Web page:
The Filling of the Holy Spirit: A Quality of Life -- By: Thomas Ice

Journal: Chafer Theological Seminary Journal
Volume: CTSJ 02:1 (Spring 1996)
Article: The Filling of the Holy Spirit: A Quality of Life
Author: Thomas Ice


The Filling of the Holy Spirit:
A Quality of Life

Thomas Ice, Ph.D.*

Chafer Theological Seminary

[*Editor's note: Tommy Ice received his B.A. degree from Howard Payne University, Th.M. from Dallas Theological Seminary, and Ph.D. from Tyndale Theological Seminary. He presently is director of the Pre-Trib Research Center in Washington DC. Dr. Ice has also pastored churches in Oklahoma and Texas, is an adjunct professor at Chafer Theological Seminary, conference speaker and author of several books, including Dominion Theology and Overrun by Demons.]

Introduction

There are two basic approaches to spirituality: metaphysical or ethical.

Metaphysical spirituality teaches that a believer is directly connected to God and that His Spirit is infused into the believer, as electricity flows through a motor, energizing to action. It is taught that when a believer sins the flow stops; when sin is dealt with, the flow resumes. The standard of spirituality may or may not be character development, but usually focuses upon internal experiences and power displays. This is the view universally taught by mysticism.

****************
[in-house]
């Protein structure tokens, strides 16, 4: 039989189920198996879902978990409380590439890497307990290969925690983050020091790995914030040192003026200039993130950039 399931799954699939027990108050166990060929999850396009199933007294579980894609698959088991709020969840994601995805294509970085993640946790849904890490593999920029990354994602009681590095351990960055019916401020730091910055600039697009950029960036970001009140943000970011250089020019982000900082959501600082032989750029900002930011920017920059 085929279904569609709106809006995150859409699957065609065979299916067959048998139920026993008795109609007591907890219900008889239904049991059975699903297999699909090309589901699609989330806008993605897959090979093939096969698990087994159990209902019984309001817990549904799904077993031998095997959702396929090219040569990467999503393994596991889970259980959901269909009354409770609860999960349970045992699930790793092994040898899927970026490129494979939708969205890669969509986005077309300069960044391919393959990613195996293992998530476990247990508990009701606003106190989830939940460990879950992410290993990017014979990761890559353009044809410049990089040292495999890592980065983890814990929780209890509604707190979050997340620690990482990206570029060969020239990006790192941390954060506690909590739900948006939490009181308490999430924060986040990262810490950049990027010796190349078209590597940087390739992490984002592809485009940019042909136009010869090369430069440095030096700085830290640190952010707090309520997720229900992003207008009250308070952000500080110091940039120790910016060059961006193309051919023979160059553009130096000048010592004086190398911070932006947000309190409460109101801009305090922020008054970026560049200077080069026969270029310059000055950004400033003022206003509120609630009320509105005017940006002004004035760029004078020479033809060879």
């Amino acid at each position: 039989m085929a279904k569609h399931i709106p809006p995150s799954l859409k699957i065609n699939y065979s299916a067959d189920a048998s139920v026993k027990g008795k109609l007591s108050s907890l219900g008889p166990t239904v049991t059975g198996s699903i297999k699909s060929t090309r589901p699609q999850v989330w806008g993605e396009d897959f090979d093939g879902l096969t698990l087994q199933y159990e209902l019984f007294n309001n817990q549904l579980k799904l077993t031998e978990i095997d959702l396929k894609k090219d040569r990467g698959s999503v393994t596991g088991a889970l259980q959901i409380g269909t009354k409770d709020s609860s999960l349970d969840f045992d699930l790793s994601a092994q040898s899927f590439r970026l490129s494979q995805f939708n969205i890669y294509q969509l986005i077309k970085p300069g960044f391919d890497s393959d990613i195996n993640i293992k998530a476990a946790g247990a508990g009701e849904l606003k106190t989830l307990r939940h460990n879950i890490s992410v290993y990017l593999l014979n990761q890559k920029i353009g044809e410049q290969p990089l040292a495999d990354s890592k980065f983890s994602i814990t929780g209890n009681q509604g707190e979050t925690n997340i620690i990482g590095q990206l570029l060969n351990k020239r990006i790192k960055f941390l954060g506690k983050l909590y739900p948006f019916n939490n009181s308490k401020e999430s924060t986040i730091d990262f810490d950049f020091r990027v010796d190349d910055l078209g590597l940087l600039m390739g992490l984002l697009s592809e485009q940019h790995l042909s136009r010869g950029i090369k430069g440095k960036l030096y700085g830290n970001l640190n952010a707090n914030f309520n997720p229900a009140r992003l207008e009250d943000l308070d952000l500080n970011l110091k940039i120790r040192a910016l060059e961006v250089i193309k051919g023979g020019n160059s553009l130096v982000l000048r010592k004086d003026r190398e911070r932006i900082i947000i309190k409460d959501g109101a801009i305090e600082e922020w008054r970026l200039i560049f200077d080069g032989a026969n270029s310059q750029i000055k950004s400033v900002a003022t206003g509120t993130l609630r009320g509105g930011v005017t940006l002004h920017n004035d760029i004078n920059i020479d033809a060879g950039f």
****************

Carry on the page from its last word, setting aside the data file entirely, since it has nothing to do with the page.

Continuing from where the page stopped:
Ethical spirituality teaches that our relationship with God is mediated indirectly and develops in a way analogous to physical growth. True, Christian growth begins with a direct, metaphysical act of God through the new birth. However, as in physical birth, once conceived and born, all of the capacity was imparted at birth and the believer is now to grow through eating (learning the Word) and exercise (obedience) which results in spirituality (i.e., Christlikeness or fruit of the Spirit). Progress in the spiritual life focuses upon ethical progress outside of the believer as he measures spirituality in terms of character development.

I believe that every instance of teaching and illustration about spirituality in the New Testament supports the ethical or growth approach to sanctification. Yet many evangelicals have taught a blend of both views. Perhaps this explains why the last few decades have seen a steady stream of evangelicals moving toward charismatic spirituality. Ephesians 5:18 is an important passage where a metaphysical interpretation has been widely held by evangelicals. Yet, I do not believe that a proper exegesis of the passage will support such an understanding. I therefore present the following study of what it means to be filled by the Spirit in Ephesians 5:18.

The Lukian Passages

Luke describes a special filling of the Holy Spirit that is a sovereign work of God. It is a work by which God gives men power by the Holy Spirit ...

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